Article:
Bringing Goalball to College

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Three people with eyeshades and a uniform move on a goalball court, one prepares to roll a dodgeball-size ball.

Editor’s note: Goalball, a sport for individuals who are blind or low vision, can be played recreationally and competitively.

When I started college, one of the things I was most upset about leaving behind was my goalball team. I played goalball throughout high school, and it quickly became one of my favorite sports. I not only loved the sport, but I loved the community. I did not want college to be the end of goalball for me, so I decided to bring my passion to my university.


Goalball was the first sport I ever played that was made for people who are blind and low vision, by people who were blind and low vision. I was a very active kid, but every time I got on a field or in a pool, adaptations were made to the sport so I could participate. I am grateful for these accommodations; they should be more widely known, but goalball is a sport that was designed for someone who does not have vision.

The eyeshades (blindfolds) in goalball make it so that sighted people have to adapt to being blind, and that makes all the difference. I feel strong when I am on a goalball court. My limited vision is not a hindrance to my ability to play but rather a tool I can use.

The community that came along with playing goalball was also so empowering to me. I grew up in public school, and I am grateful that I could do so, but when I had an opportunity to play goalball for the Kentucky School for the Blind, I couldn’t say no. I would travel to games and be surrounded by other teens who were blind and low vision, just like I was. Seeing that I was not alone was critical to my self-confidence during high school.

Graduating, But Not Leaving Goalball Behind

Graduating marked the end of my eligibility for the regional goalball conference put on by the North Central Association of Schools for the Blind (NCASB), but I knew this did not have to be the end of my time playing goalball. I investigated regional United States Association of Blind Athletes (USABA) teams, but none were viable options for me at the time. This left me with only one avenue: starting goalball at my university.

I was not disillusioned; I knew this would not be an easy task. I was going to have to figure out how to reserve a basketball court, lay the raised lines down on the court so people could play without damaging my university’s property, get enough people interested in playing, and teach all of them how to play since I was the only student at my university who was blind or low vision. But I refused to be deterred. I would try my hardest to make this happen.

Within my first month of being on campus, I got in contact with some other students who were working on starting a club for students with disabilities. Together, we founded a club that provided students with a safe place to learn and fellowship with others living with disabilities. It is still one of my favorite parts of my school.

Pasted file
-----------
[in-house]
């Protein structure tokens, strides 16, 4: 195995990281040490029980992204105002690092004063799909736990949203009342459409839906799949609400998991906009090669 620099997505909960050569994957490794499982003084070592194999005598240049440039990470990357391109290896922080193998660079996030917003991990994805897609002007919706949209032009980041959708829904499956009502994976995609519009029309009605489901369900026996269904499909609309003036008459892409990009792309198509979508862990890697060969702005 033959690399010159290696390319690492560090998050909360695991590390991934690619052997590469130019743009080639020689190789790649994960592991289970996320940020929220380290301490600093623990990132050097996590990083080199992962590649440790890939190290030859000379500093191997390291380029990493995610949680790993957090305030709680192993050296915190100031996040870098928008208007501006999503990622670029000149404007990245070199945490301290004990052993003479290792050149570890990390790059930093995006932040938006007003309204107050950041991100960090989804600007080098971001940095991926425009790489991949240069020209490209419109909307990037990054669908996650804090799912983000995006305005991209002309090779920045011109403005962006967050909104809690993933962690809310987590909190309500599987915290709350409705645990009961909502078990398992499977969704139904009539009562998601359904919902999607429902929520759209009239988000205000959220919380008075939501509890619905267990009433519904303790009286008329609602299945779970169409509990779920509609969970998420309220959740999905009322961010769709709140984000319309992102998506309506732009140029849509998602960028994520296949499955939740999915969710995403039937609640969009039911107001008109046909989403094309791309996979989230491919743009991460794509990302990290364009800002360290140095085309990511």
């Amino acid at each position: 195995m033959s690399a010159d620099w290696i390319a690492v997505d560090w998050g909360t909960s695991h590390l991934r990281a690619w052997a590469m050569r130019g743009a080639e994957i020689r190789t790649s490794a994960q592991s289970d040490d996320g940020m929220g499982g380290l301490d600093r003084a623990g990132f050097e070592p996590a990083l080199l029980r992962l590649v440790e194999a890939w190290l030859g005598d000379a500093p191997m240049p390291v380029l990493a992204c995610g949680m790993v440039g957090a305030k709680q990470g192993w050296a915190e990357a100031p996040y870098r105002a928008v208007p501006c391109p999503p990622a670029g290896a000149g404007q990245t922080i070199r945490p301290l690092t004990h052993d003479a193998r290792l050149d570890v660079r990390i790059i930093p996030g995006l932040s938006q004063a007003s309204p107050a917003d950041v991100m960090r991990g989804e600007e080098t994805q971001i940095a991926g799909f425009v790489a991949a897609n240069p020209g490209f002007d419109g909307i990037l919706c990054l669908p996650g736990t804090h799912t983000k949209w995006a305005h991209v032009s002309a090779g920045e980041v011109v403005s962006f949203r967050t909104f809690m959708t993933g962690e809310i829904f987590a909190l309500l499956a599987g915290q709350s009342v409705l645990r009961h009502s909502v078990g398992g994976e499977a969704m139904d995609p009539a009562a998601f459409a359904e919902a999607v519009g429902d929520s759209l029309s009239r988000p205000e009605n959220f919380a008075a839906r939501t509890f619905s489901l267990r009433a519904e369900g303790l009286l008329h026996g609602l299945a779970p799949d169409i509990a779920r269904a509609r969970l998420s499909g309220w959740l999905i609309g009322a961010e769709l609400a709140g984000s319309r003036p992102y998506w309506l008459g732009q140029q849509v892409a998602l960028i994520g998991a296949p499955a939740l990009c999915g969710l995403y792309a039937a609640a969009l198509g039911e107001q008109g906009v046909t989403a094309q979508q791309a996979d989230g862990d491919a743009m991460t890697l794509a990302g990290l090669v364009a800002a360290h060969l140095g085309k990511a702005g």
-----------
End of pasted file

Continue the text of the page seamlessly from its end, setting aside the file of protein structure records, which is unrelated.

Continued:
Before we were officially a club, though, we had to be approved. One of the steps of approval required a proposal for a school-wide event that the club would host at least once a semester. I had found the perfect way to start playing goalball at my university.

Since we were a club, we could reserve the basketball courts so we could play, we had a budget to buy equipment to help lay the court, and we had a loyal group of club members who would come out to play. My college goalball goals were going to be achieved.

Goalball Day

Our club held its first Goalball Day during the Fall 2020 semester, and it was a hit! We had a huge turnout of people who just wanted to learn more about a sport they had never heard of. I was able to teach probably 30 of my sighted peers how to play a sport for the blind.

I loved sharing this part of my culture and educating people on how people who are blind or low vision can still play sports. I loved watching my peers push themselves outside their comfort zone by putting on eyeshades and letting someone roll a ball toward them. The day gave me hope for a future where goalball is as ingrained into our American culture as football or basketball.

Goalball Day has only grown since that first clinic. We play at least twice a semester and are pushing to have goalball as an intermural sport for the university, which would be the first ever.

I have found a way to continue playing the sport I love, and I have found a way to share it with others. I am so grateful for the opportunity to show my school how amazing goalball is. I hope that the legacy of goalball will be able to continue even after I graduate as we move towards making it an official intermural sport. Goalball is so important to the blind/ low vision community, and I know it can help teach the sighted world a little bit about life with blindness or low vision.